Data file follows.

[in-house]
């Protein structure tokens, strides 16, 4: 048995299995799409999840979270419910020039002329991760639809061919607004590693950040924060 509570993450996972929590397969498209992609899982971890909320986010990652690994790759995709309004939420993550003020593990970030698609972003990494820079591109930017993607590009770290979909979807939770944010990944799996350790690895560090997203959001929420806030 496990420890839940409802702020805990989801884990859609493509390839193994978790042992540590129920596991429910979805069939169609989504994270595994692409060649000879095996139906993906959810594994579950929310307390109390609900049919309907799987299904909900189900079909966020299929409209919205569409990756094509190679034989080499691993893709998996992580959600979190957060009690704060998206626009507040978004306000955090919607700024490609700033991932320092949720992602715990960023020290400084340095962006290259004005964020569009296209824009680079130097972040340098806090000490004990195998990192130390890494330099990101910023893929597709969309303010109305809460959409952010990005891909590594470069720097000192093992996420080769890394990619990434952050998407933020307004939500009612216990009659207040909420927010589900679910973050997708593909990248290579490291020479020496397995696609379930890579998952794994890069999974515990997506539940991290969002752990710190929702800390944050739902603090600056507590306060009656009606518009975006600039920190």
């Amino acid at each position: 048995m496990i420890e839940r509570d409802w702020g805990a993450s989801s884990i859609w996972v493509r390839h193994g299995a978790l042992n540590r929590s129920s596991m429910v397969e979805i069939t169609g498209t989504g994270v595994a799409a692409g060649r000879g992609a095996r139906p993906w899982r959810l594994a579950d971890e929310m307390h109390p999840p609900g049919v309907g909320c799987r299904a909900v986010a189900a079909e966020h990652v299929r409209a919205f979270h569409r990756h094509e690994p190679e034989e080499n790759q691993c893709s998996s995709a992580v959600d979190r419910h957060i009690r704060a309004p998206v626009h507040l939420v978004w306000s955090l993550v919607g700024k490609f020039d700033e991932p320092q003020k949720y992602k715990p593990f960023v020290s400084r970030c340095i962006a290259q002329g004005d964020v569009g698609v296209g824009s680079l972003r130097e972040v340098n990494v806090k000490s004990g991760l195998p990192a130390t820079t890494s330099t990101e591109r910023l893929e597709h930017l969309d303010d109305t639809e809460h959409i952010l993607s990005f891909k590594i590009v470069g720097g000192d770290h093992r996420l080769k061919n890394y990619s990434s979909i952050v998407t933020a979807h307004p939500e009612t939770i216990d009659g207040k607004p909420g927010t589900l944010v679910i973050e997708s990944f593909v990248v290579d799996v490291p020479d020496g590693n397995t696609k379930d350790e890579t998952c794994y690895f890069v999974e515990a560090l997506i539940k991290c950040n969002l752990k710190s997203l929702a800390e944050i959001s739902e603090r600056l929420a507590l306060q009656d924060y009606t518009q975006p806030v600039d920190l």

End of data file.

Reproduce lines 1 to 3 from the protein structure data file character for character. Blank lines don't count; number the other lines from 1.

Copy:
[in-house]
């Protein structure tokens, strides 16, 4: 048995299995799409999840979270419910020039002329991760639809061919607004590693950040924060 509570993450996972929590397969498209992609899982971890909320986010990652690994790759995709309004939420993550003020593990970030698609972003990494820079591109930017993607590009770290979909979807939770944010990944799996350790690895560090997203959001929420806030 496990420890839940409802702020805990989801884990859609493509390839193994978790042992540590129920596991429910979805069939169609989504994270595994692409060649000879095996139906993906959810594994579950929310307390109390609900049919309907799987299904909900189900079909966020299929409209919205569409990756094509190679034989080499691993893709998996992580959600979190957060009690704060998206626009507040978004306000955090919607700024490609700033991932320092949720992602715990960023020290400084340095962006290259004005964020569009296209824009680079130097972040340098806090000490004990195998990192130390890494330099990101910023893929597709969309303010109305809460959409952010990005891909590594470069720097000192093992996420080769890394990619990434952050998407933020307004939500009612216990009659207040909420927010589900679910973050997708593909990248290579490291020479020496397995696609379930890579998952794994890069999974515990997506539940991290969002752990710190929702800390944050739902603090600056507590306060009656009606518009975006600039920190």
């Amino acid at each position: 048995m496990i420890e839940r509570d409802w702020g805990a993450s989801s884990i859609w996972v493509r390839h193994g299995a978790l042992n540590r929590s129920s596991m429910v397969e979805i069939t169609g498209t989504g994270v595994a799409a692409g060649r000879g992609a095996r139906p993906w899982r959810l594994a579950d971890e929310m307390h109390p999840p609900g049919v309907g909320c799987r299904a909900v986010a189900a079909e966020h990652v299929r409209a919205f979270h569409r990756h094509e690994p190679e034989e080499n790759q691993c893709s998996s995709a992580v959600d979190r419910h957060i009690r704060a309004p998206v626009h507040l939420v978004w306000s955090l993550v919607g700024k490609f020039d700033e991932p320092q003020k949720y992602k715990p593990f960023v020290s400084r970030c340095i962006a290259q002329g004005d964020v569009g698609v296209g824009s680079l972003r130097e972040v340098n990494v806090k000490s004990g991760l195998p990192a130390t820079t890494s330099t990101e591109r910023l893929e597709h930017l969309d303010d109305t639809e809460h959409i952010l993607s990005f891909k590594i590009v470069g720097g000192d770290h093992r996420l080769k061919n890394y990619s990434s979909i952050v998407t933020a979807h307004p939500e009612t939770i216990d009659g207040k607004p909420g927010t589900l944010v679910i973050e997708s990944f593909v990248v290579d799996v490291p020479d020496g590693n397995t696609k379930d350790e890579t998952c794994y690895f890069v999974e515990a560090l997506i539940k991290c950040n969002l752990k710190s997203l929702a800390e944050i959001s739902e603090r600056l929420a507590l306060q009656d924060y009606t518009q975006p806030v600039d920190l």